In today’s rapidly changing world, nature invariably takes a back seat and is exploited beyond any sustainable level.

Not so long ago, there were over a million elephants and bison roaming their respective continents, and herds of Springbok would take days to pass through South Africa’s arid Karoo. Sadly, such days are a thing of the past, but there remain a few isolated places where human footfall is scant. It is in these places where the fortunate few who visit them can glimpse what life on earth must have been like before the human pursuit of “progress” began.

Having travelled the length and breadth of the planet, there is one such place that stands out to me: South Georgia Island, a tiny speck in the ocean over 1,600 kilometres east of South America. It is here, on this 160-odd kilometre-long island, where some of the greatest densities of marine wildlife on the planet are to be found. With jaw-dropping scenery and a history that tells tales of incredible survival, cruelty and over-exploitation, you find one incredible bay after another crammed with penguins, seals and sea birds.

I will never forget the first time I set foot in what must be the jewel in South Georgia’s crown: St Andrews Bay. With a gentle offshore wind blowing, it was the cacophony of sound that we could hear from our boat’s cabins that first made me realise that what I was about to see would, in all likelihood, be beyond belief. Then, when we came ashore, it was the hustle and bustle of tens of thousands of colourful penguins, nearly a metre high, going back and forth to the beach, carefully navigating a route through thousands of 4,000-kilogram southern elephant seals as they did so. The magnitude of the life before us was truly unimaginable.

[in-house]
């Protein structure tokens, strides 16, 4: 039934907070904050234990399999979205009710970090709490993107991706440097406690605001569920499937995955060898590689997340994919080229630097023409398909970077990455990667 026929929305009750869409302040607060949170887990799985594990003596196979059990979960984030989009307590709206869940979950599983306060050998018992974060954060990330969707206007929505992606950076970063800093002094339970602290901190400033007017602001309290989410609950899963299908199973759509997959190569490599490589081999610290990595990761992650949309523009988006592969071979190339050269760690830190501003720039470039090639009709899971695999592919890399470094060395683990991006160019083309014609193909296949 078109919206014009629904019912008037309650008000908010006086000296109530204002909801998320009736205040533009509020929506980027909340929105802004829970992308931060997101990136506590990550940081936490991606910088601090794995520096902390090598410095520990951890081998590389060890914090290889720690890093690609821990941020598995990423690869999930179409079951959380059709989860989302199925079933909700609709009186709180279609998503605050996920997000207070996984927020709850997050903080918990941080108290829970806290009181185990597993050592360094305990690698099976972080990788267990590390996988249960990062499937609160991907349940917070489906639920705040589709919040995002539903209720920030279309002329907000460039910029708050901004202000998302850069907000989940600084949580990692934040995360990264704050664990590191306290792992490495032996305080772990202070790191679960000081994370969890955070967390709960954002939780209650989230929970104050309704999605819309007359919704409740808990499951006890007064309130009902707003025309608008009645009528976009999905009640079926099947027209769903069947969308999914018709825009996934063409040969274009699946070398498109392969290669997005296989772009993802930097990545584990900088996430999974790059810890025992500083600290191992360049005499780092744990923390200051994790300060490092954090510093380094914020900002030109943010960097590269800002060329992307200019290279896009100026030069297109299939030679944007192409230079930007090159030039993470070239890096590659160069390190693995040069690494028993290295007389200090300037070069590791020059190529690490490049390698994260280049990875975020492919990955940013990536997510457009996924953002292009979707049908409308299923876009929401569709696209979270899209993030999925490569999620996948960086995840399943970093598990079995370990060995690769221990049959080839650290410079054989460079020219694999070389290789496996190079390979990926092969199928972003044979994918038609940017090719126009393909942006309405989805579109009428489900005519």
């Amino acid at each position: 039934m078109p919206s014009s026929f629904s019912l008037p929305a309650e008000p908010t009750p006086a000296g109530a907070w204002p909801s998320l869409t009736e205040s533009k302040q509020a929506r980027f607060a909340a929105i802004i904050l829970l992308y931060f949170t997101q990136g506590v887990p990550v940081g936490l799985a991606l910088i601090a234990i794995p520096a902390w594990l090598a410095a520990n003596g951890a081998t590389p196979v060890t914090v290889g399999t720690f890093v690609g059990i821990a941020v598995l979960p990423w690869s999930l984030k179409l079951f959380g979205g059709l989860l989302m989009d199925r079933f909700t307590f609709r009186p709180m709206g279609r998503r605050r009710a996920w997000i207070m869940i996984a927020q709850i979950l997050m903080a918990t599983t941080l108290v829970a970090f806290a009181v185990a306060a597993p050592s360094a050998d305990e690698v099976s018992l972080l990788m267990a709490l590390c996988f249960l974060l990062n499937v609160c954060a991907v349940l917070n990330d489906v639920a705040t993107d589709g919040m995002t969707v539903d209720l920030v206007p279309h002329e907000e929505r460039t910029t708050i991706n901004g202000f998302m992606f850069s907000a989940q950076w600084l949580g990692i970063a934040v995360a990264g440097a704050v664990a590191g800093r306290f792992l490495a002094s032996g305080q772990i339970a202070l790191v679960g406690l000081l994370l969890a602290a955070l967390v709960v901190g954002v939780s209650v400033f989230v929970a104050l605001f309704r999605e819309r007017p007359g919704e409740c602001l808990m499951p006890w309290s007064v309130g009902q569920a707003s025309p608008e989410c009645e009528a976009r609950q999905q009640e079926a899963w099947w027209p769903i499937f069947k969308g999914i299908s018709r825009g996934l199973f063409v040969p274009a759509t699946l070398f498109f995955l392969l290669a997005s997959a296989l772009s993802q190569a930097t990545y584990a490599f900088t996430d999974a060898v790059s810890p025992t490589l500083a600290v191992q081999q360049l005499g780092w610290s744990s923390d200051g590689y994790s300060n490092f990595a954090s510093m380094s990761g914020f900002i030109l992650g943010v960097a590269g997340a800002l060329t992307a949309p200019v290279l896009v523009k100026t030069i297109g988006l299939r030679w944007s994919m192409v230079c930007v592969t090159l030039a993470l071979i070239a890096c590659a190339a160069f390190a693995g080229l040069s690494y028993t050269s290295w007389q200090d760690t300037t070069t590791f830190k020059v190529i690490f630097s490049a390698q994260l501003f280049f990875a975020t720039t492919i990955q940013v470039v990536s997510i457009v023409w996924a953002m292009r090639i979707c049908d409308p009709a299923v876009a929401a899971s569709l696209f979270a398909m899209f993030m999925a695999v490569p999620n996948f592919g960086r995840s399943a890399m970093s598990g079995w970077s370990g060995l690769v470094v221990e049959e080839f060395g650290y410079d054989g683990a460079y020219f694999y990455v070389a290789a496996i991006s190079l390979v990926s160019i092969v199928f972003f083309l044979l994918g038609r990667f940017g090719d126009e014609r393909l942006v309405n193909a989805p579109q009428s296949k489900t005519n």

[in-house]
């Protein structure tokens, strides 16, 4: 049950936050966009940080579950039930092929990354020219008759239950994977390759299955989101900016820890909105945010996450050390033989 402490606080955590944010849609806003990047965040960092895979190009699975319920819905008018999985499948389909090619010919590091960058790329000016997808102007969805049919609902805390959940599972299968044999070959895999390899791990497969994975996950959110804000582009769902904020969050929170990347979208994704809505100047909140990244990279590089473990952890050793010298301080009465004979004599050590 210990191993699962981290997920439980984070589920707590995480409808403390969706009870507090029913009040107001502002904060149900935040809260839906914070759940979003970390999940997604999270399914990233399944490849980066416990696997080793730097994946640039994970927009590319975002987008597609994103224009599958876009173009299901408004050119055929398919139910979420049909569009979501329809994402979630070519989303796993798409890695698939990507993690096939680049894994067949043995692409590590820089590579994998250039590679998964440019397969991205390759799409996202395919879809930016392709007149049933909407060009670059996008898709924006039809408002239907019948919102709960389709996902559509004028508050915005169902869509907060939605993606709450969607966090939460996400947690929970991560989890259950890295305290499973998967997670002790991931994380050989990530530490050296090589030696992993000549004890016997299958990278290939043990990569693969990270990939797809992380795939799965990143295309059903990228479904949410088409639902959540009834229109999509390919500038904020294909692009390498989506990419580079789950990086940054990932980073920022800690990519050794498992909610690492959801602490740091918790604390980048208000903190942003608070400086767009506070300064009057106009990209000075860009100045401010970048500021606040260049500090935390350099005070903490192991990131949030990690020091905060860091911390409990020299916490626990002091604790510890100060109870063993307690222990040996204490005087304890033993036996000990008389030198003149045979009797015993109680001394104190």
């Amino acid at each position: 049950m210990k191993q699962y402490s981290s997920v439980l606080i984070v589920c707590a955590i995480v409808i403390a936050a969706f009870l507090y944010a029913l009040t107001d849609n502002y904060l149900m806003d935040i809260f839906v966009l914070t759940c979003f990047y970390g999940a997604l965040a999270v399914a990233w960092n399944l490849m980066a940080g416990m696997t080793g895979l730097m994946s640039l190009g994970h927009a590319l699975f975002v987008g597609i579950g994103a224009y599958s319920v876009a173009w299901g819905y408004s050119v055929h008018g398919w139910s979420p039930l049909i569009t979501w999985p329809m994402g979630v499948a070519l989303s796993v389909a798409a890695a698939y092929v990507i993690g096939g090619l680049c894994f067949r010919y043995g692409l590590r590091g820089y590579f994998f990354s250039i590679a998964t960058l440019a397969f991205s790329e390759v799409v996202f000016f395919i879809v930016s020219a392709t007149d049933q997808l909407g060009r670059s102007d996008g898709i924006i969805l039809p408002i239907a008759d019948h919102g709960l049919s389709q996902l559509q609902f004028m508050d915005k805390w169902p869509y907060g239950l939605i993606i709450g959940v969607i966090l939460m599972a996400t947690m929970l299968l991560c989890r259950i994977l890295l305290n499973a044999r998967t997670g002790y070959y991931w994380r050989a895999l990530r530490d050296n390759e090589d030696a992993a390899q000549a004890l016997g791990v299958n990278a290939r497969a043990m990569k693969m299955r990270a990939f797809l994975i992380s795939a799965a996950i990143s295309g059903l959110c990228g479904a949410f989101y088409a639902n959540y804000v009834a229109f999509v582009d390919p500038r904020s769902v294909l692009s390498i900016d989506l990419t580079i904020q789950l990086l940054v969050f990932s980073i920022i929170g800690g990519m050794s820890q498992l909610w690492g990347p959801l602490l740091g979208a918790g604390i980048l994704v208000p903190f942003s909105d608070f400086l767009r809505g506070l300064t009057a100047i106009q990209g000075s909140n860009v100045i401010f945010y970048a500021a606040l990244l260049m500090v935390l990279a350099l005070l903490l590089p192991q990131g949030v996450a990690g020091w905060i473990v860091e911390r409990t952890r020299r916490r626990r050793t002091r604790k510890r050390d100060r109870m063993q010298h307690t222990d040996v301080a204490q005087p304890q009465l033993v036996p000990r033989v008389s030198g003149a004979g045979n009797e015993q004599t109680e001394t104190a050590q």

I simply sat down, stared, listened and engaged my senses. I was alone in Paradise, away from my kind but surrounded by so many others.

Available Sizes

Exhibition: 173cm x 77cm (68” x 30”)
Large: 146 cm x 62.5 cm (57.5″ x 24.7″)
Classic: 118cm x 52.4cm (56” x 25”)